EVERYTHING YOU NEED TO KNOW ABOUT WILLS AND ESTATES

Many people don’t think about creating a will as it is seen as something to create when one is ill or getting older in age but that should not be the case as anyone at any age can and should create a will because as the saying goes “it’s always better safe than sorry to create a will earlier then later.”

When creating a will it is of the utmost importance that the Individual who is asking an attorney to draft their will must also understand what the document contains as well as the consequences that are attached to such clauses within the document itself.

This article will therefore discuss the answers to the most frequently asked questions that we as attorneys receive and the importance of such questions.

What is a will?

A will is a document which will encompass the management necessary to execute an estate and all that which falls into an estate such as assets and liabilities which will be distributed according to the wishes of the person whom the will is drafted on behalf of.

When should I start thinking about writing  or creating a will?

Usually one would start thinking of the need for a will once they have accumulated any assets which one finds worth distributing once they die.

This does not mean to say that only when one is ill or old one makes a will, allot of the time people create wills when they have children or get married so that if anything were to happen to them their legacy as it were would carry on even after they have died or in order to help family support themselves financially, especially in the case where the sole bread winner dies.

What happens if I don’t have a will?

If someone dies without a will this means that their assets will devolve unto their next of kin and other family members as there are no specific wishes of the deceased or when the will is invalid because it does not follow the requirements of the Administration of Deceased Estates Act. This is called intestate succession.

This process is usually more time consuming as it will take longer to administer and it places a disadvantage on certain people who may not inherit from the estate as you might have wanted or intended them to.

What makes a will valid in terms of our law?

A will MUST be in writing which must be dated and signed by the person whose will it is. This is usually witnessed by two other people. A will may in certain circumstances be “signed” by way of thumb print and or seal if one is mentally or physically unable to sign, they must however understand the will as a whole before any “signature” may take place.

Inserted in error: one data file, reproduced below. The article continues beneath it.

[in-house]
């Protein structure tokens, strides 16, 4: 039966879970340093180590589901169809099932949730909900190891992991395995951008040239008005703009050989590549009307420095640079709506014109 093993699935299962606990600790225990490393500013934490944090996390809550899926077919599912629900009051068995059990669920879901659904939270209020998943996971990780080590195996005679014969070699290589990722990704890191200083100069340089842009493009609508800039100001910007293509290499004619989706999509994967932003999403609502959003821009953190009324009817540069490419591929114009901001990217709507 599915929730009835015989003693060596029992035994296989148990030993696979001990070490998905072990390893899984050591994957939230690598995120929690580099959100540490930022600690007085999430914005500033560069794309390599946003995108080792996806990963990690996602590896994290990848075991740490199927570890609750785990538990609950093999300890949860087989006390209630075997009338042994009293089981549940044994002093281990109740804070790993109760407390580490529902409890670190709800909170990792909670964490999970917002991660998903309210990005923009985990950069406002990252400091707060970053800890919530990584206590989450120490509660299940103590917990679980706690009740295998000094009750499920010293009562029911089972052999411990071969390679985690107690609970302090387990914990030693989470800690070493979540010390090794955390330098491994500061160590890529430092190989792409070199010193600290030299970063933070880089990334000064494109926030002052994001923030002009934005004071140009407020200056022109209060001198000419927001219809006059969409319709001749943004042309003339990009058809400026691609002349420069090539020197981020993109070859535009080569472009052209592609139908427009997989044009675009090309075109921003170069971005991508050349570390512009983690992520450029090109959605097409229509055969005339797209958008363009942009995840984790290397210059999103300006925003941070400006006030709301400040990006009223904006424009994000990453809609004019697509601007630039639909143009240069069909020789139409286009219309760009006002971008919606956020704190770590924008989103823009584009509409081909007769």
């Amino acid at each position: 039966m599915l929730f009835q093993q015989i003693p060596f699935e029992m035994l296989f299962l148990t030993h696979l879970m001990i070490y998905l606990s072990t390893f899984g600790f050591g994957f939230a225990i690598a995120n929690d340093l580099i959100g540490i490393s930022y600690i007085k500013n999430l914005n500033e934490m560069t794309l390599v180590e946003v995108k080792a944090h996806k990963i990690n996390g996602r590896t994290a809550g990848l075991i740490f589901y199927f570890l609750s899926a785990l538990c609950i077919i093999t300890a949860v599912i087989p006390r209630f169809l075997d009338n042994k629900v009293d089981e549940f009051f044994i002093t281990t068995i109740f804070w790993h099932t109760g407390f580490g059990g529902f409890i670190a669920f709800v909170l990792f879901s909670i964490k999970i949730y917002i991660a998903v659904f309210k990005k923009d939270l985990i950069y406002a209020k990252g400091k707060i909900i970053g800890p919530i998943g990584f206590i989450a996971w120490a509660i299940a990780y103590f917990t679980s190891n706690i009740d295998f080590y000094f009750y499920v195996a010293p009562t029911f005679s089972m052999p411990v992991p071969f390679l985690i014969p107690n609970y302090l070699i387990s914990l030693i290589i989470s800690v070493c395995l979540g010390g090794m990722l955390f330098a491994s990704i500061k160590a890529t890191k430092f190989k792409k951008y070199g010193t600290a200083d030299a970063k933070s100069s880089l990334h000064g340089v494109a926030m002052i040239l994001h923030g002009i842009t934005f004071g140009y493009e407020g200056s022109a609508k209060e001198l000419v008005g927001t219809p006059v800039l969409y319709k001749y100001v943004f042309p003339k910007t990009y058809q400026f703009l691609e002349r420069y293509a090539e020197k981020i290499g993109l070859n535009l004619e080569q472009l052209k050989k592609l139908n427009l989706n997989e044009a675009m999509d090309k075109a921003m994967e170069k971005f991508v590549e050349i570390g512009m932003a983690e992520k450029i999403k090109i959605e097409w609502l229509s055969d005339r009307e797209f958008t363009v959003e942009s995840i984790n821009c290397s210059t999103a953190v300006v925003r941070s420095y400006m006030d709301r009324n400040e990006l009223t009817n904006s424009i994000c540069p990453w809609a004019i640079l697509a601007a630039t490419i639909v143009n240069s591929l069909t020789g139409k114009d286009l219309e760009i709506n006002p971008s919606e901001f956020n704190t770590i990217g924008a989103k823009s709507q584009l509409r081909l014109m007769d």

When can a will be challenged?

One can challenge a will for many reasons such as there is a question to whether the person had drafted their will in duress, where it is questionable whether such person is incompetent or was unable to comprehend what is in the will when drafting the will or where one did not meet the proper requirements to make such will legal and valid according to the law.

Where are wills kept?

As attorneys when we have drafted a will on behalf of a client we ask the client whether they are indeed happy with such will. Thereafter the client will sign the will which will be witnessed. Once that process is completed the file is put into securities where it is safe against theft, fire or any act of God.

What is a testamentary trust?

A testamentary trust is a trust created within a will which would hold property for the future in order to benefit another person whom you nominate. For example most people hold money or assets in trust for their children for when they reach the age of 25 years old as they will be more competent to utilize it at that age.

What is a living will?

A living will is a separate document which is usually attached to a will which states that in the event that someone is hospitalized and medical intervention will not save one’s life for the hospital to cease any procedures which will only prolong one’s life and or suffering. This usually occurs when one is terminally ill or permanently unconscious.

How many executors and or trustee’s should I have?

By law one should have at least two executors and if there is a testamentary trust created at least two trustees. Usually executors and trustees are the same people but there MUST be a minimum of two each.

What happens to my children if they are minors when I die?

Parents are both natural guardians of children so whether you are married to your child’s other parent or not is irrespective. If one person dies, the child will be in the care of the other parent. However it is important that if both parents die for example simultaneously, that another person such as a family member or friend is nominated to care for the child.

In conclusion this article clarifies the most important aspects to a will as questioned by clients. One of the most important takeaways that we like to instill to our clients is that one should create a will as soon as possible as it is not dependent on age. One must be competent and of sober mind when creating their will and most importantly the client MUST understand their will when signing their will as to avoid future complication’s.

For more questions or to create a will with us please don’t hesitate to contact SCHWENN INC today at 0315631874 or email us on Charmaine@schwenninc.co.za.

GUEST AUTHOR BIO

Charmaine Schwenn

Charmaine Schwenn

AttorneySchwenn Incorporated Attorneys & ConveyancersOver the last two decades, Charmaine has grown a loyal following of clients. As a former partner at Tate, Nolan and Knight Inc., Charmaine has worked with clients across a diverse spectrum of industries and needs.